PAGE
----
The Belize Court of Appeal has upheld the former Chief Justice Dr. Abdulai Conteh’s Supreme Court ruling of October 2007 on the Toledo Maya land rights, on two of the five grounds of appeal that the government had challenged.
The President of the Court of Appeal Hon. Justice Manuel Sosa held the minority view in the 198-page decision, and said on Thursday that the Court was unable to achieve unanimity in its decision on civil appeal #27 of 2010.
The Appeal Court dismissed Grounds 1 and 2 of the government’s appeal. In effect, the Appeal Justices affirmed Conteh’s decision that the Maya people of the Toledo District have land tenure rights over the lands they occupy.
The court ruled that grounds 3, 4, and 5 of the Government’s appeal should succeed, and set aside a cross appeal which the Mayans had filed.
The Mayans’ attorney, Antoinette Moore, S.C., told reporters she has to absorb what the decision means fully. “I have no idea of the reasoning behind the decision, only what the decision is,” she said.
Moore said the essential part the government lost is that the Mayan people have rights to land tenure. “Obviously we are very pleased about that outcome,” Moore said.
What comes after in acknowledging those land rights is the practical. Moore added, Conteh had ordered that the government implement some form of titling process to document the land ownership.
The Maya people have no system to document ownership of land, and the court ruled that the government has no obligation to set up such a system, Moore pointed out.
While the court affirms the Mayans’ land rights, it is also saying the government does not have a duty to protect those land rights.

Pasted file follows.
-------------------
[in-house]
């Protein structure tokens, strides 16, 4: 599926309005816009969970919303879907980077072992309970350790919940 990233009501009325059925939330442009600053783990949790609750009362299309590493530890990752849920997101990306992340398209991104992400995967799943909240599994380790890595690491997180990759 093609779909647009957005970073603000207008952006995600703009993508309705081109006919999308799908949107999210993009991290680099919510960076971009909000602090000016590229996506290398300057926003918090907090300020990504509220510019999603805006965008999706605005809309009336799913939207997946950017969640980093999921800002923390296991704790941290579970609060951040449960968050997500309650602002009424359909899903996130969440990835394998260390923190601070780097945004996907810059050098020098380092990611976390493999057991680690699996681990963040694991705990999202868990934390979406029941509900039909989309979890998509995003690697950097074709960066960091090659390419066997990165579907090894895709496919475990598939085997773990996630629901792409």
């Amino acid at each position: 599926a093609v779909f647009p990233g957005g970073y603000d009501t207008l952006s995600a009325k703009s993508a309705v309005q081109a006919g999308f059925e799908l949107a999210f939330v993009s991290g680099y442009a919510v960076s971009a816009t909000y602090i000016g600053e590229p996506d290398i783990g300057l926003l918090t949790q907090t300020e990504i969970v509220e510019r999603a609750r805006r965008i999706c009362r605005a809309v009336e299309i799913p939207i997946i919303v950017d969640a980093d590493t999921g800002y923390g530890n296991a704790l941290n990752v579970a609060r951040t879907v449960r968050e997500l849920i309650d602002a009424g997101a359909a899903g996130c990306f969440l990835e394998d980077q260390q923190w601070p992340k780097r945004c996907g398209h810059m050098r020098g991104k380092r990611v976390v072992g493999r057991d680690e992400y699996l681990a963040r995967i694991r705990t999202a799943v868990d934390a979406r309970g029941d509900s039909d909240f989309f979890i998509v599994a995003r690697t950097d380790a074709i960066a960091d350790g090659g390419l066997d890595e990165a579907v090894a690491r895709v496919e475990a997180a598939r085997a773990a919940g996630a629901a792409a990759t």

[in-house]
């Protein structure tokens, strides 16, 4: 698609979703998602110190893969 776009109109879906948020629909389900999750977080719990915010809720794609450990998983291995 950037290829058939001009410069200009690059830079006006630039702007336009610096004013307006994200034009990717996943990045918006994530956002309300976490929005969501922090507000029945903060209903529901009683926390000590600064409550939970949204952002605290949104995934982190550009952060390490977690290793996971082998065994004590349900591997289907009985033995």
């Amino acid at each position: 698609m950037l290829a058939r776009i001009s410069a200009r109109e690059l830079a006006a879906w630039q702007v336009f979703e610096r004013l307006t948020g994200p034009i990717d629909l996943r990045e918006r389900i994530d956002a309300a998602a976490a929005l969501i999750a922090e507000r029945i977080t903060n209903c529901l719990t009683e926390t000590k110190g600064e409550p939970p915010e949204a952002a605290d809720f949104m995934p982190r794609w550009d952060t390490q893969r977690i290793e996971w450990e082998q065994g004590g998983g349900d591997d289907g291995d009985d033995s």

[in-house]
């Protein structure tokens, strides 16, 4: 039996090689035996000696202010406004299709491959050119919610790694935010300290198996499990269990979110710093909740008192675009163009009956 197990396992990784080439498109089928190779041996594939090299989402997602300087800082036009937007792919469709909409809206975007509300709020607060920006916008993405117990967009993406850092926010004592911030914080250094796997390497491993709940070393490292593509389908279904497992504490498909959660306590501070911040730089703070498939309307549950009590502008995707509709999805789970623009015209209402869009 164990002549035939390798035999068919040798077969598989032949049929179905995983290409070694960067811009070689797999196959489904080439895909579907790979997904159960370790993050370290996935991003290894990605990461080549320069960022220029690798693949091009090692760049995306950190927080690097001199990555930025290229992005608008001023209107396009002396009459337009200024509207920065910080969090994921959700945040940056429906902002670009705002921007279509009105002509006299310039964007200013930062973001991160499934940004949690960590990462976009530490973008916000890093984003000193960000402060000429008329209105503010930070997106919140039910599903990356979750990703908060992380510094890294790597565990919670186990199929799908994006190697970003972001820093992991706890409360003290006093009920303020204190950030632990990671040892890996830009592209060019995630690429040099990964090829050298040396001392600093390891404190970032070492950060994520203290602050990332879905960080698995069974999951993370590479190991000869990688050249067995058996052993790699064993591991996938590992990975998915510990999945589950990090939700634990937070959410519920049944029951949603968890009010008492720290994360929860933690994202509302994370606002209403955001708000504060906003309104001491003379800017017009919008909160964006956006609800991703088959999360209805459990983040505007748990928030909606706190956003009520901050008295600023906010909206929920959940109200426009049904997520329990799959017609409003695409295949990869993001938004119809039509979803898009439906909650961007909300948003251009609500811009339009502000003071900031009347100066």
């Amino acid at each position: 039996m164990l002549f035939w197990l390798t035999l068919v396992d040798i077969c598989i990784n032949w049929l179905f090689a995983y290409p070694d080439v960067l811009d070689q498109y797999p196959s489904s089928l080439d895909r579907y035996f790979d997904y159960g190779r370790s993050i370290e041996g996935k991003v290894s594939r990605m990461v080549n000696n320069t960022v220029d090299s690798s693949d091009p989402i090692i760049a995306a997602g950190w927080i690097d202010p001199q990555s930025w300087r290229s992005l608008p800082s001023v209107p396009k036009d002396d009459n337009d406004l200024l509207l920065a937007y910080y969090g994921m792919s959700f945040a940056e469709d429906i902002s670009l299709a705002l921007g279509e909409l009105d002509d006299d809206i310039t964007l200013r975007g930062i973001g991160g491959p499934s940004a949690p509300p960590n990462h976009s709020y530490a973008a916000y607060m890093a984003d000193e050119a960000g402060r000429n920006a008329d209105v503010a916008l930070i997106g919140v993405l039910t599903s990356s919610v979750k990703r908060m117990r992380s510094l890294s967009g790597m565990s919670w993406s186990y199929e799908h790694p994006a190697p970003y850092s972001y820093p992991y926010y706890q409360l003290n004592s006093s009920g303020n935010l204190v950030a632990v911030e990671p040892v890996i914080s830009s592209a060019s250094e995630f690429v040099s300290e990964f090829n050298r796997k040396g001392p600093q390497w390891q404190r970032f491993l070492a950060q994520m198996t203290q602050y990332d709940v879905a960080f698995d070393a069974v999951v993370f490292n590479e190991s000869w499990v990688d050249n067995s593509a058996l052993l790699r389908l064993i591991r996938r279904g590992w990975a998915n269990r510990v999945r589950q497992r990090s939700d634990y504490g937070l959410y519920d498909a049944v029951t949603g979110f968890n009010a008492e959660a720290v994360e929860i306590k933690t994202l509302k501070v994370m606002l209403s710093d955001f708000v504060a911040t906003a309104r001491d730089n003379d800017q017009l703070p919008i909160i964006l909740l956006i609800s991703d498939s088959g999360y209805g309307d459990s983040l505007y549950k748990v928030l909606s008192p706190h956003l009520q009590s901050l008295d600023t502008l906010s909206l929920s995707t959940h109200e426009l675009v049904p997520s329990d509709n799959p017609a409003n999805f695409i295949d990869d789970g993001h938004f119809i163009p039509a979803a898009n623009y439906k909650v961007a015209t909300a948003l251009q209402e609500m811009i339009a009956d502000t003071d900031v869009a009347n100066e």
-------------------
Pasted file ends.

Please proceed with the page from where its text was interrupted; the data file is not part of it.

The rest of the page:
Moore said that she has filed an application for contempt, which is to be heard on Monday, with respect to this very judgment.
The appeal is in respect to the government not obeying the court order, when it signed Production Sharing Agreement (PSA) with U.S. Capital Energy, without consulting the Mayas, on whose lands the oil drilling is to take place under.
As to the dismissal of their cross-appeal, Moore said they had sought damages in respect to what happened at Golden Stream, so when the government appealed, they also appealed against that claim for damages. Gregory Cho’c, Executive Director of SATIIM, described the ruling as a bitter/sweet victory. He added that the Mayas are planning to fight this case all the way to the Caribbean Court of Justice.
As Sosa read the last paragraph of his own judgment, he declared: “I acknowledge with deep regret the very long delay in the giving of judgment in the present appeal, and I humbly apologize for so much of it as I am responsible for. The only explanation I can give is the enormous pressure of work under which this court is called upon to function, as the volume and complexity of appeals continues to increase.”